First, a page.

As a doctor and prisoner on a spaceship in the future, Binoche is passionate and overzealous in her personal mission to create new life on the ship. She is animalistic at times and like a dictator others. An absolute sexual predator in more than one way, it’s a deeply complex role that will have you talking. Claire Denis’s latest film—which features some of the most unsettling passages Denis has ever filmed, as well as moments of the greatest delicacy and tenderness—is set aboard a spacecraft piloted by death row prisoners on a decades-long suicide mission to enter and harness the power of a black hole.
JULIETTE BINOCHE in Non-Fiction
. In a completely opposite role from High Life, Binoche is an actress and wife of a publisher. She is clearly well read, challenging the millennial generation in their attention span and making fun of American politics. She thrives in the fast-paced, quippy dialogue. Comfortable as ever in her own beautiful physicality. She is humorous and ironic. When Binoche appears in a film, you’re pretty much guaranteed quality cinema. Set within the world of publishing, Olivier Assayas’s new film finds two hopelessly intertwined couples—including Guillaume Canet’s troubled book executive and Juliette Binoche’s weary actress—obsessed with the state of things, and how (or when) it will (or might) change.
SAKURA ANDO in Shoplifters.
Navigating this complex role is something so huge for someone so young. The level of comfort in her skin is astounding adding a layer of boldness that has to be experienced to be explained. This performance is so nuanced it will blow you away once the credits roll. Being a part of this perfect ensemble is a gift unto itself and Ando most certainly rises to the occasion.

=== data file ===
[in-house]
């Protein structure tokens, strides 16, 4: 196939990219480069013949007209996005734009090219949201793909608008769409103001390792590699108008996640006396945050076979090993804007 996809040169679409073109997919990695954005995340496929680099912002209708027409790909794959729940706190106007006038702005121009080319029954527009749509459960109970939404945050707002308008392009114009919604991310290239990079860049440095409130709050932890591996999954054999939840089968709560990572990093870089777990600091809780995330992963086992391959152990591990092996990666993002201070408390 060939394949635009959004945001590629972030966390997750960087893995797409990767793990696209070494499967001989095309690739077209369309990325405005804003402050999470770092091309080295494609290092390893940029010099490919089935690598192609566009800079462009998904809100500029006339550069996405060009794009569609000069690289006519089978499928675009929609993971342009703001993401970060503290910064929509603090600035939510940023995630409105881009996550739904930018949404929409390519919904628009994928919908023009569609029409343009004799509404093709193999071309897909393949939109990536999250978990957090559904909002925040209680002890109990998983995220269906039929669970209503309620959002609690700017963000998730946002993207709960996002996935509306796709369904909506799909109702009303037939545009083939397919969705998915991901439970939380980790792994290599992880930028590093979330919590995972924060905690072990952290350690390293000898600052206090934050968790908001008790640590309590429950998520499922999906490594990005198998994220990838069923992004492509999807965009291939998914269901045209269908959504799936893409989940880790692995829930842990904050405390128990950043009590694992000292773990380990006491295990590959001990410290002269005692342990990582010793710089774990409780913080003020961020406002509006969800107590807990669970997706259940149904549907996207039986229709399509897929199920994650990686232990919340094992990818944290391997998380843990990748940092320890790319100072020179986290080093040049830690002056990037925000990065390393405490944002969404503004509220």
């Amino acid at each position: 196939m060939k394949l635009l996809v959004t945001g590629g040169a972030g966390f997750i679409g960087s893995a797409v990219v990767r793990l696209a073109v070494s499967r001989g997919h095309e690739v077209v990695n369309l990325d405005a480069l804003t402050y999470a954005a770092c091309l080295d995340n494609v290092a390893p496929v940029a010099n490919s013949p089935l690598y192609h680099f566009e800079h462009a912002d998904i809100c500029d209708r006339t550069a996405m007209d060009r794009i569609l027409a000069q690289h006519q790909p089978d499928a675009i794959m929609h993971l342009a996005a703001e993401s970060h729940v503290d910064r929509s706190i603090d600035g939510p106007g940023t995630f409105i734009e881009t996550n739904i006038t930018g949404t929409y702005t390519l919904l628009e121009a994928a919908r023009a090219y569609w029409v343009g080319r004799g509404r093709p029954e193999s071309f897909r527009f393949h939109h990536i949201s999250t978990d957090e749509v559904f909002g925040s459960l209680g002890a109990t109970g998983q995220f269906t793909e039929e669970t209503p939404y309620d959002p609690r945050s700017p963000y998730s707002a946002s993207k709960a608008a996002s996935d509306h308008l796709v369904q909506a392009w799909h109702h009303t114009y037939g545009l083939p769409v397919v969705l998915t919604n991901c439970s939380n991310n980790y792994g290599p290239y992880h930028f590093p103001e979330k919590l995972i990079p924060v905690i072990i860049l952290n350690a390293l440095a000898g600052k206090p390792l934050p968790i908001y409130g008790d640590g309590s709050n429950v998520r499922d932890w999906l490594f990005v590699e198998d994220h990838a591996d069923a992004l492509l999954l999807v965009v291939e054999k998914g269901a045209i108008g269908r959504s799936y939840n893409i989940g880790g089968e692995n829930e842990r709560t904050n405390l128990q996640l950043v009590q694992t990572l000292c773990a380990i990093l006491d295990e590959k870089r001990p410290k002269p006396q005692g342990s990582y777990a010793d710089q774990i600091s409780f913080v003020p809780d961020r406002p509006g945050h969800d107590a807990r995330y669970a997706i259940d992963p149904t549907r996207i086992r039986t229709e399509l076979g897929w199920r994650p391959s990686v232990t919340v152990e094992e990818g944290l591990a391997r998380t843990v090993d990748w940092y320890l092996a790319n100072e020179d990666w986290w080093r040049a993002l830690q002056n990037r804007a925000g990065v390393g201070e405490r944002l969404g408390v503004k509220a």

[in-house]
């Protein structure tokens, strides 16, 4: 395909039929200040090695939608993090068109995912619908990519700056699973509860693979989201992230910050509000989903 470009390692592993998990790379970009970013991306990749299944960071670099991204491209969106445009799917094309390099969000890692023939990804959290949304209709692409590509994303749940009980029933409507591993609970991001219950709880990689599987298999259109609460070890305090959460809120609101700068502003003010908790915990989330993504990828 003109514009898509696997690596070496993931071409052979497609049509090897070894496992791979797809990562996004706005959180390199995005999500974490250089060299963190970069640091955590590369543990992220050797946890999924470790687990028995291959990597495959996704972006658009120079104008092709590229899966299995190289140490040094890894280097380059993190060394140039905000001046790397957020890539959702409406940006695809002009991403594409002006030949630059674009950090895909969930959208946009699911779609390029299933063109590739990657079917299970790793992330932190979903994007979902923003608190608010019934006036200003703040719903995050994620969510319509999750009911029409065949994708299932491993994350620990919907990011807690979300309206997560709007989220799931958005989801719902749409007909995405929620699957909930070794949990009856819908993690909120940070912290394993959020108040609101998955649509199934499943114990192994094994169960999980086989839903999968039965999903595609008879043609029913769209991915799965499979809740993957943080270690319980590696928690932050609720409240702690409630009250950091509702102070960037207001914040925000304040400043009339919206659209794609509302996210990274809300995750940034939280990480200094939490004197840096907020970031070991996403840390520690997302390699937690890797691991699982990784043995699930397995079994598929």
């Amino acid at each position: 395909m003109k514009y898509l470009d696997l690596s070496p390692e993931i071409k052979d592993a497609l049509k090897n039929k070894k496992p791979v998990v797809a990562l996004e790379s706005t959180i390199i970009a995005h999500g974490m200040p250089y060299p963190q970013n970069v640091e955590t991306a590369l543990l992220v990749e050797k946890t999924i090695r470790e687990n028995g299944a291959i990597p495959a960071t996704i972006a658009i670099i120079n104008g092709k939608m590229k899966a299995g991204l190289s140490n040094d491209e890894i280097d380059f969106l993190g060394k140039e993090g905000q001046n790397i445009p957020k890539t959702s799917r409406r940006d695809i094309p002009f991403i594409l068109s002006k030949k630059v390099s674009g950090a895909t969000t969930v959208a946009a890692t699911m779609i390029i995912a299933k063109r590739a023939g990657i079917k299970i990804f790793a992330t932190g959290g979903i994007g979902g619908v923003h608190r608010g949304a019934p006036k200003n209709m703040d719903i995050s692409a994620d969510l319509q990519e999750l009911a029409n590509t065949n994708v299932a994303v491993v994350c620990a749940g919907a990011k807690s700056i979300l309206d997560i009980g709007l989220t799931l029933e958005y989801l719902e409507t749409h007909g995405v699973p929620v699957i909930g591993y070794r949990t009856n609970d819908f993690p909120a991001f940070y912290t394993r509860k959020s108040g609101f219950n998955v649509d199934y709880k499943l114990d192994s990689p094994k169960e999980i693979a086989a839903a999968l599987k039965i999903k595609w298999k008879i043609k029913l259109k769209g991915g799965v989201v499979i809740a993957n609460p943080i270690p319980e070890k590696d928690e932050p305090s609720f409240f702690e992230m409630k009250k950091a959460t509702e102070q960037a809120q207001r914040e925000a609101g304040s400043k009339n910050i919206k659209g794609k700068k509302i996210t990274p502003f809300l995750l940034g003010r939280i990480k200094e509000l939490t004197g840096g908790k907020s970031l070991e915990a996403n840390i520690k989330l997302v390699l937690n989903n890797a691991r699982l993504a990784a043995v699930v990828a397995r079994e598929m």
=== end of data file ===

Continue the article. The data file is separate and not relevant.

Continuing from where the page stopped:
Hirokazu Kore-eda’s Cannes Palme d’Or winner is a heartrending, profoundly human portrait of a most unusual “family”: a collection of societal cast-offs united by petty crime and a fierce love for one another.
REGINA KING for If Beale Street Could Talk
A mother’s love is nothing to be crossed. It knows no earthly bounds. King once again proves that tackling heavy subject matter is her forte. She makes the most emotionally wrought situations feel real. Her poise under pressure knows no bounds and in this role as a mother who takes it upon her shoulders to track down her son-in-law’s false accuser, she is a pillar of power all while remaining most vulnerable. Barry Jenkins’s follow-up to his Oscar-winning Moonlight is a carefully wrought adaptation of James Baldwin’s penultimate novel, set in Harlem in the early 1970s. Jenkins’s deeply soulful film stays focused on the emotional currents between parents and children, couples and friends.
ELLA SMITH for Ray & Liz
Smith is phenomenal is the titular role as Liz. Knowing that the vignettes portrayed are based on true events will make you queasy. The larger than life character is at times downright disgusting. You will find your jaw on the floor. Ella Smith takes on a role that spans years like a pro. She absolutely owns the screen to the discomfort of the viewer. She has you rooting for her downfall. If that does not spell complete success in a role, I’m not sure what does. Not a second of this electrifying debut doesn’t feel 100% rooted in personal experience. English photographer and visual artist Richard Billingham’s film is grounded in the visual and emotional textures of his family portraits, particularly those of his deeply dysfunctional parents.